DUCATI’S MTS1200 Multistrada S Touring is the fastest, strongest and most versatile machine in the category we describe around the Cycle Torque office as ‘Any Road’.
We’ve had one at Cycle Torque HQ for nearly a year now, and we plan to keep it around for a little longer than usual for our project bikes.
We like it that much, we aren’t letting it go easily.
There’s a growing group of bikes which are capable of taking on almost anything you’d describe as a road – sealed or unsealed – but aren’t really full-on Adventure bikes. Honda’s got its new Crossrunner and Crosstourer, Yamaha’s got the TDM900, Kawasaki’s new Versys 1000 is in the category and Suzuki’s V-Strom range are there, too. All capable and versatile, but not ‘crashable’ enough for us to recommend as Adventure bikes.
What they are, and the Multistrada is really the one to judge the others against in this category, is fast, comfortable and capable.
4-in-1 Ducati promote the Multistrada as four bikes in one, because you can change the settings on the fly through Sport, Touring, Urban and Enduro. Each mode gives a distinct feel to the bike, each makes the bike that bit more versatile.
Enduro and Urban are the tame modes, the computer limiting power output to 100 horses, which is more than enough for blatting through traffic or up a dirt road.
In Sport and Touring modes you get the full 150 horsepower, although its delivery in Touring mode is toned down a bit. Sport mode is a wicked place full of instant throttle response, massive wheelies and immense fun.
No other dirt-road capable bike is this much fun up a winding bitumen road. Changing the modes also changes the suspension settings. Sport mode is the stiffest, as you’d expect, with each mode being tailored for the conditions. You can feel the suspension settings change under your bum as you use the indicator cancel light to switch between modes.
Although the Multistrada S Touring is very powerful and incredibly fast, we also believe it’s one of the safest bikes you can buy today.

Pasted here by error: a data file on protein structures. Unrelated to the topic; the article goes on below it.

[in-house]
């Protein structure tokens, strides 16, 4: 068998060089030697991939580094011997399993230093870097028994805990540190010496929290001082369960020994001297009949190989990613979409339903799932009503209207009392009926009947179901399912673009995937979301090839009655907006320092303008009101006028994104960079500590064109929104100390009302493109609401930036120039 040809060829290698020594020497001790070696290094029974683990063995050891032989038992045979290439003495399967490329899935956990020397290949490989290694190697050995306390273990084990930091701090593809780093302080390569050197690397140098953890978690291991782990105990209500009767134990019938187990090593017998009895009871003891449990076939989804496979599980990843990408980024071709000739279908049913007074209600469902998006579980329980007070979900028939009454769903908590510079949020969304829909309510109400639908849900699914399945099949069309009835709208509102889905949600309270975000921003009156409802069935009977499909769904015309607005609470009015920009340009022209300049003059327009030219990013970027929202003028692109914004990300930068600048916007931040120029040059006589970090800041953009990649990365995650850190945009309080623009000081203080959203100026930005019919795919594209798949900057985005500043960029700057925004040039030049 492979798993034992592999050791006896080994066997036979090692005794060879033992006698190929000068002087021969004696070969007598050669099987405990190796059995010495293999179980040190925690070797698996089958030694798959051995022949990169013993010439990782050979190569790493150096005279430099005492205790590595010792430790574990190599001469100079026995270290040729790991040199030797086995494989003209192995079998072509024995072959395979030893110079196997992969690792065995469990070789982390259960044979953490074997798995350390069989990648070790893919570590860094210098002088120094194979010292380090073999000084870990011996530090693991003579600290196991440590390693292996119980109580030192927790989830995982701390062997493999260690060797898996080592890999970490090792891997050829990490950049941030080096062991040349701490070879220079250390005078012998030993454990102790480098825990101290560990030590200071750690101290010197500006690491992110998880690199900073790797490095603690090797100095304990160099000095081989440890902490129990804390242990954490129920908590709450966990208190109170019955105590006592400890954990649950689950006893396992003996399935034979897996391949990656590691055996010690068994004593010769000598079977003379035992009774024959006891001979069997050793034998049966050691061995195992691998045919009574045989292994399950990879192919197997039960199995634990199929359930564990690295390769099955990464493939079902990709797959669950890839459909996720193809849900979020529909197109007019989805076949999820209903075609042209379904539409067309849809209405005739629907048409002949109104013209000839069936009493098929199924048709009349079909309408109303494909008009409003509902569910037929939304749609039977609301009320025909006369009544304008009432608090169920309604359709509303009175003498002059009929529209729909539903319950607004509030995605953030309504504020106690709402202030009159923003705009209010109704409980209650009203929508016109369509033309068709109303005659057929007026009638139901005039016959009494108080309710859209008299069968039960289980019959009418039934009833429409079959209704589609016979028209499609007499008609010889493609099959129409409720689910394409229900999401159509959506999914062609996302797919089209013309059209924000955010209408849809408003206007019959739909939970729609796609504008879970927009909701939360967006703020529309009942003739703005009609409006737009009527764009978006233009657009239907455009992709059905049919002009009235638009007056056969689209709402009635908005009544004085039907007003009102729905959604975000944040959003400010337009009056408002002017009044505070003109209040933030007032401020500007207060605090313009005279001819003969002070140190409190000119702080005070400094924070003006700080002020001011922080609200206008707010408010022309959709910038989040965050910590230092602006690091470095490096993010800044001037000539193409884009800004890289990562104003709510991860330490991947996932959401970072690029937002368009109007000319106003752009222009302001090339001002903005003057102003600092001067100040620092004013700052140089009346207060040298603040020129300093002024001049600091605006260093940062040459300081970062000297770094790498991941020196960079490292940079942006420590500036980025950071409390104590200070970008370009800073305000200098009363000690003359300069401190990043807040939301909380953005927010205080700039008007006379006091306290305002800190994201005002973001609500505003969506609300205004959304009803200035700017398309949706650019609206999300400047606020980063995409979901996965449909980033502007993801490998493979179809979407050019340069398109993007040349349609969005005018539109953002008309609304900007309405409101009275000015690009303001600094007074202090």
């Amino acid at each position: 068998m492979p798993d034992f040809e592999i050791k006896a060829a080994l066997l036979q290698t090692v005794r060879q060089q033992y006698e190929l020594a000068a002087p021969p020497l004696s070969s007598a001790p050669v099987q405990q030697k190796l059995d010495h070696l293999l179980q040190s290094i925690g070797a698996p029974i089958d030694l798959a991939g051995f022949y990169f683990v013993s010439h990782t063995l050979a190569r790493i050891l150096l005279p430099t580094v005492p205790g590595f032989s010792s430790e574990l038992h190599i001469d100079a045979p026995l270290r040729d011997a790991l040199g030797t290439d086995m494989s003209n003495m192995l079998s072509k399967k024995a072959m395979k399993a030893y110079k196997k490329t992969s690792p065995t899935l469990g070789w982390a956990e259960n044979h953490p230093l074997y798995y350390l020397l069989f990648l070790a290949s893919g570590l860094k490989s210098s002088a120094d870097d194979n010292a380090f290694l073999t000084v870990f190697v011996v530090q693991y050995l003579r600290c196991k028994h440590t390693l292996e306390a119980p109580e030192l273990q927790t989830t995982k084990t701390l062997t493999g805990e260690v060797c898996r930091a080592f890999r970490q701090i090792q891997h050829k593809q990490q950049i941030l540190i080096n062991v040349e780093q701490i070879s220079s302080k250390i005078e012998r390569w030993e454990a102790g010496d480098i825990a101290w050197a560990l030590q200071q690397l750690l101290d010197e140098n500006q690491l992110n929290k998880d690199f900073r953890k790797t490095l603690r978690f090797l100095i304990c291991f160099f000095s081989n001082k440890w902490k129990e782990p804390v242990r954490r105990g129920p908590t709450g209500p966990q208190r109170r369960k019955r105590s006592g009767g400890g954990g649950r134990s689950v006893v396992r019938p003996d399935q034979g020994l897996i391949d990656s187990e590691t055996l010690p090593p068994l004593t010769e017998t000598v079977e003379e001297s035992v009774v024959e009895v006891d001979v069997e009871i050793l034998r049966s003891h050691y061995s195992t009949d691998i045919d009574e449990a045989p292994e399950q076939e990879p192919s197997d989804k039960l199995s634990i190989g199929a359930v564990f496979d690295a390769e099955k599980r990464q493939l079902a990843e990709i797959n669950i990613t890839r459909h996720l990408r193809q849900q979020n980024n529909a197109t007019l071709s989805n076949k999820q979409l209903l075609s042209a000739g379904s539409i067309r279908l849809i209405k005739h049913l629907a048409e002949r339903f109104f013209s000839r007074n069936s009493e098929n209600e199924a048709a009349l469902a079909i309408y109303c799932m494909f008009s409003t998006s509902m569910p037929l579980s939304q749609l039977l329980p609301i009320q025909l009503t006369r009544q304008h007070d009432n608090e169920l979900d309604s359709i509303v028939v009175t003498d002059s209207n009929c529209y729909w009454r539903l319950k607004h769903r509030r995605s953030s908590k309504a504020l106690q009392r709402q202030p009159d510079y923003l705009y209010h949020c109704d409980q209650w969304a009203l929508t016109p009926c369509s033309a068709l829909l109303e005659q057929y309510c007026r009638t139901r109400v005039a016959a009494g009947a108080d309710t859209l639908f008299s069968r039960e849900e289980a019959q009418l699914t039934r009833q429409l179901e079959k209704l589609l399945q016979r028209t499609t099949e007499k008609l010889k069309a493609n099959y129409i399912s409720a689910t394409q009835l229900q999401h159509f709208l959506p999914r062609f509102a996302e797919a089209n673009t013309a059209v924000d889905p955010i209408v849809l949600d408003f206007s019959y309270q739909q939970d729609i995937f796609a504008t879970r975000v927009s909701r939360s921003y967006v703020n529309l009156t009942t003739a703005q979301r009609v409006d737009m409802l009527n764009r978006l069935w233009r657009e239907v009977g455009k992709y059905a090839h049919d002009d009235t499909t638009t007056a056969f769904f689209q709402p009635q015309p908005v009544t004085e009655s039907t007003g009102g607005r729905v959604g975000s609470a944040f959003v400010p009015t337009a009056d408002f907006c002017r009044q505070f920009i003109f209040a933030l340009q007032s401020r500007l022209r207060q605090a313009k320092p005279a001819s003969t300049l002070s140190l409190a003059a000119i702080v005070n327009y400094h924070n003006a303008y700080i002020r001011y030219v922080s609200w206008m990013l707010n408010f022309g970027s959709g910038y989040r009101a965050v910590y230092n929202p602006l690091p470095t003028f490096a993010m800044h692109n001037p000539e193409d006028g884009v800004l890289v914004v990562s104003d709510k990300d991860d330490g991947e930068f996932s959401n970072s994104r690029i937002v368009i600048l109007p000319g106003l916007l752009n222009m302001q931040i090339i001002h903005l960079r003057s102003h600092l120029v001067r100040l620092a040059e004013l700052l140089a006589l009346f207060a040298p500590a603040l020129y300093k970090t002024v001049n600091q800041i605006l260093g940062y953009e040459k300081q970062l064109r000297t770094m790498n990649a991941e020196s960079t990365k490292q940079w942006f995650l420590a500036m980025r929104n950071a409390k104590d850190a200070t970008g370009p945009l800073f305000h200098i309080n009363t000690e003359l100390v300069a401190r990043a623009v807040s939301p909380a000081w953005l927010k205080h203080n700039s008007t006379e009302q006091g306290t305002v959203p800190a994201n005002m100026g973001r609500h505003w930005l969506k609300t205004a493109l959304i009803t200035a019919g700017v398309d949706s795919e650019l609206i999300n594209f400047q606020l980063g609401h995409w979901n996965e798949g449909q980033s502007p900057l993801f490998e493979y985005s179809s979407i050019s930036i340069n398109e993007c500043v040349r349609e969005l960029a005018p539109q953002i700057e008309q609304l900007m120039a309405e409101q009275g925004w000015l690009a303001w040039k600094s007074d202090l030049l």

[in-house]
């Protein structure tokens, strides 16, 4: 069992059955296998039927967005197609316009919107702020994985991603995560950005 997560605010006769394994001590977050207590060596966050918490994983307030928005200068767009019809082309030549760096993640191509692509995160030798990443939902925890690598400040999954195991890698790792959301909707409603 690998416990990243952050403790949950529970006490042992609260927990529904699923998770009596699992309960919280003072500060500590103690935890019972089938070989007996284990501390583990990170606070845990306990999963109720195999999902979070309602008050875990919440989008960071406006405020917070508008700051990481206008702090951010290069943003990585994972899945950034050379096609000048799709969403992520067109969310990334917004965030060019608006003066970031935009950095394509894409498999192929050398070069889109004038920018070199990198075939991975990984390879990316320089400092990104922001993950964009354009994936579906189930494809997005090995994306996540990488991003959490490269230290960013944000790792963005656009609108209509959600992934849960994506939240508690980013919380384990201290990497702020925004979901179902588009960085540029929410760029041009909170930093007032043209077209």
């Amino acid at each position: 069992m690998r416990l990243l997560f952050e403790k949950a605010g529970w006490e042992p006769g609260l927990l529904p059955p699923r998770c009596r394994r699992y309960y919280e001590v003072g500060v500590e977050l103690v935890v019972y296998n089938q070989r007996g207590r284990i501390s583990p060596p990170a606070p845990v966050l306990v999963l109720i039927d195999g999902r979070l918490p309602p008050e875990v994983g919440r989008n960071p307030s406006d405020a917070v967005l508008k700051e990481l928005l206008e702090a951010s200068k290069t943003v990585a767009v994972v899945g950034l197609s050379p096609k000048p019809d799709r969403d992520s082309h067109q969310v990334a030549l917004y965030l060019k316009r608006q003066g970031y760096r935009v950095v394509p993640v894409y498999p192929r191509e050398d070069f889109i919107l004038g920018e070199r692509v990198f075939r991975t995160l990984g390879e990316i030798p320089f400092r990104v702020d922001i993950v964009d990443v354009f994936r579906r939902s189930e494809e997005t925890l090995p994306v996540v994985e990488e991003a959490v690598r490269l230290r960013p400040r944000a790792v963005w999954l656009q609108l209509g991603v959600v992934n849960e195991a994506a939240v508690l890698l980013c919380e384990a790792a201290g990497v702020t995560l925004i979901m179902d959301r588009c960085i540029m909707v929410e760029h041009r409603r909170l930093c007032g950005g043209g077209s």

There’s ABS and DTC, so the brakes won’t lock up and DTC is Ducati’s traction control, and with 150HP available spinning up the back tyre isn’t possible, it can be easy.
Other aspects which make this bike safer than many others include comfort (which reduces fatigue), long travel suspension (which takes the harshness out of poor roads) and great visibility thanks to the riding position and the best mirrors ever on a Ducati.
And love it or loath it, the Multistrada, despite the upright riding position and wide handlebars, is still very much a Ducati.
After all, the engineers assigned to the project were told to build ‘The bike they would want to ride on the road’, and these people were Ducatisti, of course. So there was never going to be a dirt-road friendly 21- or even 19-inch front wheel, it was never going to be fitted with a tame engine, it was never going to be anything but a versatile Ducati, complete with blistering performance and superb handling.
There’s no getting away from the fact the Multistrada is a big bike though. The seat height is high, the seating fairly roomy, the weight of the machine not insignificant. Once you’re rolling though it’s very well balanced, and the position of the footpegs good for standing if the terrain gets rough.